Assignment 2: Focused SOAP Note and Patient Case Presentation To Prepare Review the Kaltura Media Uploader resource for help creating your self-recorded Kaltura video Select an adult patient that yo

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Assignment 2: Focused SOAP Note and Patient Case Presentation

To Prepare

Review the Kaltura Media Uploader resource for help creating your self-recorded Kaltura video

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  • Select an adult patient that you examined during the last 4 weeks who presented with a disorder other than the disorder present in your Week 3 Case Presentation.
  • Create a Focused SOAP Note on this patient using the template provided in the Learning Resources. There is also a completed Focused SOAP Note Exemplar provided to serve as a guide to assignment expectations.Please Note:

    • All SOAP notes must be signed, and each page must be initialed by your Preceptor.Note: Electronic signatures are not accepted.
    • When you submit your note, you should include the complete focused SOAP note as a Word document and PDF/images of each page that is initialed and signed by your Preceptor.
    • You must submit your SOAP note using SafeAssign.Note: If both files are not received by the due date, faculty will deduct points per the Walden Grading Policy.
  • Then, based on your SOAP note of this patient, develop a video case study presentation. Take time to practice your presentation before you record.
  • Include at least five scholarly resources to support your assessment, diagnosis, and treatment planning.
  • Ensure that you have the appropriate lighting and equipment to record the presentation.

Assignment 2: Focused SOAP Note and Patient Case Presentation To Prepare Review the Kaltura Media Uploader resource for help creating your self-recorded Kaltura video Select an adult patient that yo
NRNP/PRAC 6665 & 6675 Comprehensive Focused SOAP Psychiatric Evaluation Template Week (enter week #): (Enter assignment title) Student Name College of Nursing-PMHNP, Walden University NRNP 6665: PMHNP Care Across the Lifespan I Faculty Name Assignment Due Date Subjective: CC (chief complaint): HPI: Substance Current Use: Medical History: Current Medications: Allergies: Reproductive Hx: ROS: GENERAL: HEENT: SKIN: CARDIOVASCULAR: RESPIRATORY: GASTROINTESTINAL: GENITOURINARY: NEUROLOGICAL: MUSCULOSKELETAL: HEMATOLOGIC: LYMPHATICS: ENDOCRINOLOGIC: Objective: Diagnostic results: Assessment: Mental Status Examination: Diagnostic Impression: Reflections: Case Formulation and Treatment Plan:  References © 2021 Walden University Page 3 of 3
Assignment 2: Focused SOAP Note and Patient Case Presentation To Prepare Review the Kaltura Media Uploader resource for help creating your self-recorded Kaltura video Select an adult patient that yo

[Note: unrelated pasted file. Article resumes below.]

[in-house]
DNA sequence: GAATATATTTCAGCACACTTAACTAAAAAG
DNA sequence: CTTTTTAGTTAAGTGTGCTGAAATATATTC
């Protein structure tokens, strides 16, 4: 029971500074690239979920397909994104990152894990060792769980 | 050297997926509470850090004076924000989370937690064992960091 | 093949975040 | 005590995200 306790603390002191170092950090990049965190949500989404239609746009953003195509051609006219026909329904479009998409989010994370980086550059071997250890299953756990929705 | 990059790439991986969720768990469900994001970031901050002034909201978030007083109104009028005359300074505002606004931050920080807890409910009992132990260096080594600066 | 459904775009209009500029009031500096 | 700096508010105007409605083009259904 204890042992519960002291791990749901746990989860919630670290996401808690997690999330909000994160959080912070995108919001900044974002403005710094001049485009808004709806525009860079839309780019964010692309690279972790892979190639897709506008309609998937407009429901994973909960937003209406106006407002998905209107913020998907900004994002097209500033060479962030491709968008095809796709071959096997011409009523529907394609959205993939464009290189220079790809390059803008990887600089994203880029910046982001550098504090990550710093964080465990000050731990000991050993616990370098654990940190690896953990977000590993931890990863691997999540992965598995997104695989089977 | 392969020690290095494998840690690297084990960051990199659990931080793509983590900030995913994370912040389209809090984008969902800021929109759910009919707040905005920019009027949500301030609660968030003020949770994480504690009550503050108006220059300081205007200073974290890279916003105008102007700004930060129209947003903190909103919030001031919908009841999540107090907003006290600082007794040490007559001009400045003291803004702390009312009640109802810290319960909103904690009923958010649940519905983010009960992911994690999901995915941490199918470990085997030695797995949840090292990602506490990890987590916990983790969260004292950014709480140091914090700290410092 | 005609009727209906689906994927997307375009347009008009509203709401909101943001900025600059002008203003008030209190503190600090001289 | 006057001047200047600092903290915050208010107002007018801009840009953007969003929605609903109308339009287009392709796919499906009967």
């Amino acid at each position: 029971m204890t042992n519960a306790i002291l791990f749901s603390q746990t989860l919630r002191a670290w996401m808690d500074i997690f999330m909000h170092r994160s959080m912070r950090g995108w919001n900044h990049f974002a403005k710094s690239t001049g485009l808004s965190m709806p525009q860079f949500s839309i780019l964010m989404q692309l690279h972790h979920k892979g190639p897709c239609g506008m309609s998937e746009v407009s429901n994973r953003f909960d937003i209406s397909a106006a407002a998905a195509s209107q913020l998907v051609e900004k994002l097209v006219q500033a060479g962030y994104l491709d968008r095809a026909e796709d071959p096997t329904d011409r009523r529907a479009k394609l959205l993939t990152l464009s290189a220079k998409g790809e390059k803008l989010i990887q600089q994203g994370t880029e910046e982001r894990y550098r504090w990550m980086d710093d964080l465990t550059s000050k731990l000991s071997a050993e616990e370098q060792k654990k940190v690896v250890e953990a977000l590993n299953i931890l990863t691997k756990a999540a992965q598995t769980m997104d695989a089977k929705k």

This study source was downloaded by 100000794395091 from on 10-13-2022 08:45:42 GMT -05:00 Week 7: Assignment 2 Focused SOAP Note and Patient Case Presentation Subjective: CC (chief complaint): “Everything scares me, I feel like I live with fear every day.” HPI: JT is a 12-year-old Caucasian female, presented for her initial assessment with her mother. Mother states that JT had symptoms of generalized fear and anxiety around the age of 7 but JT seemed to get better, her symptoms returned around the age of 11. Mother reports no identifiable stressors and denies panic attacks. JT is currently tearful and depressed. JT stated that about a year ago I started “getting an overactive mind”. Mother responded with, “she started some rituals and obsessions around that time as well”. Because of her symptoms, JT began to withdrawal from her friends, had fear of being in her classroom and thus was pulled from school and is currently homeschooled. JT denies suicidal ideation or homicidal ideation. JT admits to have compelling thoughts; almost, but not clearly, a voice making her sense that something horrible will happen or something or somebody will die. JT explained that she has to clean her rabbits cage perfectly or her rabbit will die. She also stated that she has to walk a number of steps and she needs to stop on a specific number in order to prevent something horrible from happening, like her parents dying. She also expressed that she doesn’t like things facing her at an angle and likes to straighten things to make her feel better. I was obvious that things on the providers desk were triggering her and she began to straighten things within reach. Mother reported that these obsessions interrupt and distract JT daily. Past Psychiatric History: General Statement: JT reports anxiety and fear when she was 7 and then again about a year ago. Caregivers (if applicable): JT lives with both parents and her younger brother. Hospitalizations: JT has never been hospitalized. Medication trials: None Psychotherapy or Previous Psychiatric Diagnosis: JT has had no psychotherapy or previous psychiatric diagnosis. Social and Personal History: JT was an excellent student prior to dropping out for home schooling. No drug or alcohol abuse or use. Has a younger brother. Family Psychiatric/Substance Use History: Mother, a physician: with generalized anxiety This study source was downloaded by 100000794395091 from on 10-13-2022 08:45:42 GMT -05:00 Grandmother: Bipolar Maternal Great-grandmother: committed suicide Maternal Aunt: has schizophrenia Paternal Cousin: committed suicide Medical History: Normal blood tests and physical exam. She is a generally healthy 12-year-old with no hospitalizations. Allergies: None Reproductive Hx: Normal no concerns, prepubescent. ROS:  GENERAL: No fevers, sweats, shakes, chills or change in weight.  HEENT: Eyes: 20/20 vision no report of vision changes. No diplopia, amaurosis fugax  Ears, Nose, and Throat: No epistaxis or tinnitus.  SKIN: SP reported no rashes, eruptions or itching.  CARDIOVASCULAR: No edema, chest pain, or palpitations.  RESPIRATORY: JT denies shortness of breath, cough, wheezing, or sputum.  GASTROINTESTINAL: No anorexia, nausea, vomiting, or diarrhea. No abdominal pain or blood.  GENITOURINARY: Denies frequency, nocturia, dysuria, or hematuria.  NEUROLOGICAL: Negative for any focal neurologic complaints.  MUSCULOSKELETAL: No joint swelling, stiffness, pain or myalgias.  HEMATOLOGIC: No abnormal prolonged bleeding or bruising.  LYMPHATICS: No enlarged nodes.  ENDOCRINOLOGIC: Negative for excessive thirst, urination, heat or cold intolerance, diabetes or thyroid disease. Objective: General Appearance: JT appears her stated age, she is lean with a thin build but well nourished. Diagnostic results: No labs, X-rays, or other diagnostics are needed to develop the differential diagnoses at this time. Mental Status Examination: JT is 12-year-old Caucasian female presented for her initial assessment with her mother. She complains of daily fears and anxieties. JT is polite and engaged in the session, maintaining good eye contact and willing to communicate with the provider but is distracted by the alignment of objects on the provider’s desk. JT appears to be her stated age; she is lean with a thin build but well-nourished. JT shows no manifestations of suicidal ideation or homicidal ideation as well as no obvious manifestations of ongoing or prevailing hallucinations, delusions or other indicators of a psychotic process as her associations are intact, logical, and appropriate. JT has no history of substance abuse. JT is casually and appropriately dressed, for situation and season. JT’s speech was normal in rate, volume, and articulation that is coherent and spontaneous with no obvious blocking or pressured speech. Language skills are intact and appropriate for age. Mood presented This study source was downloaded by 100000794395091 from on 10-13-2022 08:45:42 GMT -05:00 dysthymic for the social situation with moments of tearfulness. JT presented with thoughts that were coherent, logical, and goal directed with an understanding of her current issues and possible negative manifestations affecting her home and social functioning. Diagnostic Impression F41.1 – Generalized Anxiety Disorder, GAD – JT reports daily anxiety that effects both her home environment and her school setting. She states that her fears are difficult to control. No reported panic attacks or specific fears. Excessively worried about future events; specifically having a sense that horrible things will happen to something or somebody resulting in death. F42.0 – Obsessive-Compulsive Disorder, OCD – JT admits to have compelling thoughts; making her sense that something horrible is about to happen, resulting in something or someone dying. She has to clean her rabbits cage perfectly or she believes her rabbit will die. She has to walk a certain number of steps and stop on a certain number in order to prevent horrible things from happening. Lastly, she is compelled is make sure objects are not facing her at and angle and thus spends a significant amount of time daily straightening things around her house and places she visits. F93.0 Separation anxiety disorder, SAD – JT has a hard time being away from her mother, believing something horrible will happen to her. Because she gets such great anxiety when she is separated from her caretaker, she has been pulled from school and is now homeschooled. JT has also withdrawn from friends as this can take her away from her mother as well. Reflections, Case Formulation and Treatment Plan Reflecting on JT it looks like OCD with comorbid GAD, possibly in a patient who had premorbid behavioral inhibition, although no clear history of separation anxiety. If anything, JT has separation anxiety now. Characteristic of anxiety disorders in children, it appears as though JT has an ever-evolving polymorphic anxiety disorder that morphs from GAD to OCD and beyond. So far, JT does not admit to panic attacks, and does not have major depression. Social anxiety may play a role in her avoidance of school, as well as separation anxiety, but undetermined. OCD, being the primary diagnosis, is defined as repetitive intrusive thoughts and/or rituals that are unwanted and which interfere significantly with function or cause marked distress. The compulsions are designed to neutralize or prevent some dreaded event which JT seems to have developed. Generalized Anxiety Disorder in a child, once called overanxious disorder, is a generalized and persistent anxiety that is not the result of separation or recent stress. Often characterized by self-consciousness. The patient may also display obsessive concern over past behavior, future events, personal health, and competence in athletics, social, or academic arenas but not obsessions or compulsions. This study source was downloaded by 100000794395091 from on 10-13-2022 08:45:42 GMT -05:00 inhibition is an early temperamental trait characterized by the tendency to withdraw when exposed to unfamiliar situations. Children who are inhibited may have a lower threshold of responsivity in the limbic and hypothalamic circuits and, as a result, they react with greater sympathetic activation when exposed to novel situations (Paulus, Backes, Sander, Weber, & Gontard, 2015). Multiple anxiety disorders are found at increased rates in children classified as behaviorally inhibited (Paulus, Backes, Sander, Weber, & Gontard, 2015). Thus, behavioral inhibition may indicate increased vulnerability for anxiety disorders (Paulus, Backes, Sander, Weber, & Gontard, 2015). Behavioral inhibition is also linked to a familial predisposition to anxiety disorders, because behavioral inhibition in children is associated with increased rates of anxiety disorders in their first-degree relatives (Paulus, Backes, Sander, Weber, & Gontard, 2015). The provider recommended JT be started on escitalopram 10 mg and lorazepam 0.5 mg once or twice a day as needed for anxiety. I would have recommended fluoxetine as well as weekly follow-ups for monitoring; as suggested by the FDA when prescribing SSRIs to children 6-12. It is controversial in the minds of come mental health experts to prescribe benzodiazepines at all, and even more controversial to prescribe them to children. SSRIs and benzodiazepines are effective in children and adults alike (Witek, Rojas, Alonso, Minami, & Silva, 2005). It is important to note though, that there is good documentation and efficacy of SSRIs in children and adolescents for OCD (Kemal, & Ipek, 2016). Based on the severity of JT’s symptoms, the provider felt like her anxiety disorder deserved the right to be treated and to have her symptoms go into sustained remission so that normal development of JT can proceed, even at the cost of taking controversial medications. This study source was downloaded by 100000794395091 from on 10-13-2022 08:45:42 GMT -05:00 Powered by TCPDF ( Kemal Utku Yazici, & Ipek Percinel. (2016). Escitalopram in Preschool-Age Children Diagnosed with Obsessive Compulsive Disorder: A Case Report. Iranian Journal of Psychiatry , 11(1). Paulus, F., Backes, A., Sander, C., Weber, M., & Gontard, A. (2015). Anxiety Disorders and Behavioral Inhibition in Preschool Children: A Population-Based Study. Child Psychiatry & Human Development , 46(1), 150–157. Witek, M. W., Rojas, V., Alonso, C., Minami, H., & Silva, R. R. (2005). Review of Benzodiazepine use in Children and Adolescents. Psychiatric Quarterly , 76(3), 283–296. Preceptor Signature: Vernon Kubiack